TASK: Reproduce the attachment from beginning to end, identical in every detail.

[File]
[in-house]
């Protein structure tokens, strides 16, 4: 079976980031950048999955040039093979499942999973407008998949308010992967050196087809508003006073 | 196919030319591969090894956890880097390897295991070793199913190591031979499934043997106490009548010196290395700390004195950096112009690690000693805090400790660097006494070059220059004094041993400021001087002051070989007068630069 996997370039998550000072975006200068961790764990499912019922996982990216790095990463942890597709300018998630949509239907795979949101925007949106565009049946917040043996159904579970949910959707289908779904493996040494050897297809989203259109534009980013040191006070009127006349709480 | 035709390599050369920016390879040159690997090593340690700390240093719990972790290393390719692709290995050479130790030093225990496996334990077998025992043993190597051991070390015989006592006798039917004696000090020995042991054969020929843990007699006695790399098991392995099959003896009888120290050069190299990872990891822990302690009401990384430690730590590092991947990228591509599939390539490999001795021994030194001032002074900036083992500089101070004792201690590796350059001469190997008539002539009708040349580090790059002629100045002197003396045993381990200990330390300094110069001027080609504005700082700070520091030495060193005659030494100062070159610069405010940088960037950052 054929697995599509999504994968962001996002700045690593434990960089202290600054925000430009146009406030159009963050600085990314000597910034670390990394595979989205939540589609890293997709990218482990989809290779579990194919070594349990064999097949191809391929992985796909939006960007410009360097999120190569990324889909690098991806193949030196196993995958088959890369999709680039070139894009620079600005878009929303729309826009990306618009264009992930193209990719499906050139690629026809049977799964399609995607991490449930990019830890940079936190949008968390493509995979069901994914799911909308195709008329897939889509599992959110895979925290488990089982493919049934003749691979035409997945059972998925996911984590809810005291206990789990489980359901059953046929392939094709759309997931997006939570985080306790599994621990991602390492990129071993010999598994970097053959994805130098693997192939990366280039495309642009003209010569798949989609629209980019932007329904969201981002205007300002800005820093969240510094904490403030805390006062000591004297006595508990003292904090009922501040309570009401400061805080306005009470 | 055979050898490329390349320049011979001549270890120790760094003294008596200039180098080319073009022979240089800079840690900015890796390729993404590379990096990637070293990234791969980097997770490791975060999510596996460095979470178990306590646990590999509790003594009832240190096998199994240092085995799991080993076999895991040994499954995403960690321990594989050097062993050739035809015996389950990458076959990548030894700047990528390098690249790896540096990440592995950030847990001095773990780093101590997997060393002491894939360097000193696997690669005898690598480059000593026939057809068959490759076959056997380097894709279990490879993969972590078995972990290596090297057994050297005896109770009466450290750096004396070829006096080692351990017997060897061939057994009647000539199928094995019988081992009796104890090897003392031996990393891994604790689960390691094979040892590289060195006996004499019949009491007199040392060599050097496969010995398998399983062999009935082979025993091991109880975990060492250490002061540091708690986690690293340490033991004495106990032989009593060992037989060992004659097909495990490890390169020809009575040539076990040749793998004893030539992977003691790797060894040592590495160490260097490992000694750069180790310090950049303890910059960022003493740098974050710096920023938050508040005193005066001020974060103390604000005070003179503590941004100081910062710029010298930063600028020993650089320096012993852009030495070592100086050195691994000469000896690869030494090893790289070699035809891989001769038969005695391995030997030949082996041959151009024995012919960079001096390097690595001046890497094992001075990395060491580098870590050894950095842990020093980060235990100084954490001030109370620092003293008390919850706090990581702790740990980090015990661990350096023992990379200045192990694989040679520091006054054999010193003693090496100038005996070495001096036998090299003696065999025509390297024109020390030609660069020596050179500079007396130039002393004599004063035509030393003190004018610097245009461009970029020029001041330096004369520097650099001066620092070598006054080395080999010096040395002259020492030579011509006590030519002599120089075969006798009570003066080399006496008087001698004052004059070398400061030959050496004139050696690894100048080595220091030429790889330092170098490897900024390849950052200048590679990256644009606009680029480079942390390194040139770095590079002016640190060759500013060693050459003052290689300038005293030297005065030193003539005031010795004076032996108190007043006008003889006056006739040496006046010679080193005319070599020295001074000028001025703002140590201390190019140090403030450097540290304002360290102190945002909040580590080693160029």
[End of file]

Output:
[in-house]
């Protein structure tokens, strides 16, 4: 079976980031950048999955040039093979499942999973407008998949308010992967050196087809508003006073 | 196919030319591969090894956890880097390897295991070793199913190591031979499934043997106490009548010196290395700390004195950096112009690690000693805090400790660097006494070059220059004094041993400021001087002051070989007068630069 996997370039998550000072975006200068961790764990499912019922996982990216790095990463942890597709300018998630949509239907795979949101925007949106565009049946917040043996159904579970949910959707289908779904493996040494050897297809989203259109534009980013040191006070009127006349709480 | 035709390599050369920016390879040159690997090593340690700390240093719990972790290393390719692709290995050479130790030093225990496996334990077998025992043993190597051991070390015989006592006798039917004696000090020995042991054969020929843990007699006695790399098991392995099959003896009888120290050069190299990872990891822990302690009401990384430690730590590092991947990228591509599939390539490999001795021994030194001032002074900036083992500089101070004792201690590796350059001469190997008539002539009708040349580090790059002629100045002197003396045993381990200990330390300094110069001027080609504005700082700070520091030495060193005659030494100062070159610069405010940088960037950052 054929697995599509999504994968962001996002700045690593434990960089202290600054925000430009146009406030159009963050600085990314000597910034670390990394595979989205939540589609890293997709990218482990989809290779579990194919070594349990064999097949191809391929992985796909939006960007410009360097999120190569990324889909690098991806193949030196196993995958088959890369999709680039070139894009620079600005878009929303729309826009990306618009264009992930193209990719499906050139690629026809049977799964399609995607991490449930990019830890940079936190949008968390493509995979069901994914799911909308195709008329897939889509599992959110895979925290488990089982493919049934003749691979035409997945059972998925996911984590809810005291206990789990489980359901059953046929392939094709759309997931997006939570985080306790599994621990991602390492990129071993010999598994970097053959994805130098693997192939990366280039495309642009003209010569798949989609629209980019932007329904969201981002205007300002800005820093969240510094904490403030805390006062000591004297006595508990003292904090009922501040309570009401400061805080306005009470 | 055979050898490329390349320049011979001549270890120790760094003294008596200039180098080319073009022979240089800079840690900015890796390729993404590379990096990637070293990234791969980097997770490791975060999510596996460095979470178990306590646990590999509790003594009832240190096998199994240092085995799991080993076999895991040994499954995403960690321990594989050097062993050739035809015996389950990458076959990548030894700047990528390098690249790896540096990440592995950030847990001095773990780093101590997997060393002491894939360097000193696997690669005898690598480059000593026939057809068959490759076959056997380097894709279990490879993969972590078995972990290596090297057994050297005896109770009466450290750096004396070829006096080692351990017997060897061939057994009647000539199928094995019988081992009796104890090897003392031996990393891994604790689960390691094979040892590289060195006996004499019949009491007199040392060599050097496969010995398998399983062999009935082979025993091991109880975990060492250490002061540091708690986690690293340490033991004495106990032989009593060992037989060992004659097909495990490890390169020809009575040539076990040749793998004893030539992977003691790797060894040592590495160490260097490992000694750069180790310090950049303890910059960022003493740098974050710096920023938050508040005193005066001020974060103390604000005070003179503590941004100081910062710029010298930063600028020993650089320096012993852009030495070592100086050195691994000469000896690869030494090893790289070699035809891989001769038969005695391995030997030949082996041959151009024995012919960079001096390097690595001046890497094992001075990395060491580098870590050894950095842990020093980060235990100084954490001030109370620092003293008390919850706090990581702790740990980090015990661990350096023992990379200045192990694989040679520091006054054999010193003693090496100038005996070495001096036998090299003696065999025509390297024109020390030609660069020596050179500079007396130039002393004599004063035509030393003190004018610097245009461009970029020029001041330096004369520097650099001066620092070598006054080395080999010096040395002259020492030579011509006590030519002599120089075969006798009570003066080399006496008087001698004052004059070398400061030959050496004139050696690894100048080595220091030429790889330092170098490897900024390849950052200048590679990256644009606009680029480079942390390194040139770095590079002016640190060759500013060693050459003052290689300038005293030297005065030193003539005031010795004076032996108190007043006008003889006056006739040496006046010679080193005319070599020295001074000028001025703002140590201390190019140090403030450097540290304002360290102190945002909040580590080693160029």